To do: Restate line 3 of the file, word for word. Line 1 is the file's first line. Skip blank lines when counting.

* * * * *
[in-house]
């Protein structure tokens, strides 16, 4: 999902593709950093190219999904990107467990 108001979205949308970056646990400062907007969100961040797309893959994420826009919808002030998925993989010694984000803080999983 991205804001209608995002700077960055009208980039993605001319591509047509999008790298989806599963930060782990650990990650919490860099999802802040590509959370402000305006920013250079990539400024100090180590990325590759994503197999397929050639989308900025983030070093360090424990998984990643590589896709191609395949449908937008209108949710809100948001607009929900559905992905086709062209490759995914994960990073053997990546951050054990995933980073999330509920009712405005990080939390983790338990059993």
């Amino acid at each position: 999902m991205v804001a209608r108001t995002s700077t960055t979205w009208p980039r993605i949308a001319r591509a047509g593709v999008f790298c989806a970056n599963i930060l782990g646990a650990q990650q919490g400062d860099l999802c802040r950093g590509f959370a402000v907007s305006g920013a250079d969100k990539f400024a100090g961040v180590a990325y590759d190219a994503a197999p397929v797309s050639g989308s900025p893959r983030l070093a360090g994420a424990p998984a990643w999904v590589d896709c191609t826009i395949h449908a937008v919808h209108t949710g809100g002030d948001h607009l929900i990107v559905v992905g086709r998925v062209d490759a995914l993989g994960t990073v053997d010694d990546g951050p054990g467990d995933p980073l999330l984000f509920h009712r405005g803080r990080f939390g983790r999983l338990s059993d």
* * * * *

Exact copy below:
């Amino acid at each position: 999902m991205v804001a209608r108001t995002s700077t960055t979205w009208p980039r993605i949308a001319r591509a047509g593709v999008f790298c989806a970056n599963i930060l782990g646990a650990q990650q919490g400062d860099l999802c802040r950093g590509f959370a402000v907007s305006g920013a250079d969100k990539f400024a100090g961040v180590a990325y590759d190219a994503a197999p397929v797309s050639g989308s900025p893959r983030l070093a360090g994420a424990p998984a990643w999904v590589d896709c191609t826009i395949h449908a937008v919808h209108t949710g809100g002030d948001h607009l929900i990107v559905v992905g086709r998925v062209d490759a995914l993989g994960t990073v053997d010694d990546g951050p054990g467990d995933p980073l999330l984000f509920h009712r405005g803080r990080f939390g983790r999983l338990s059993d």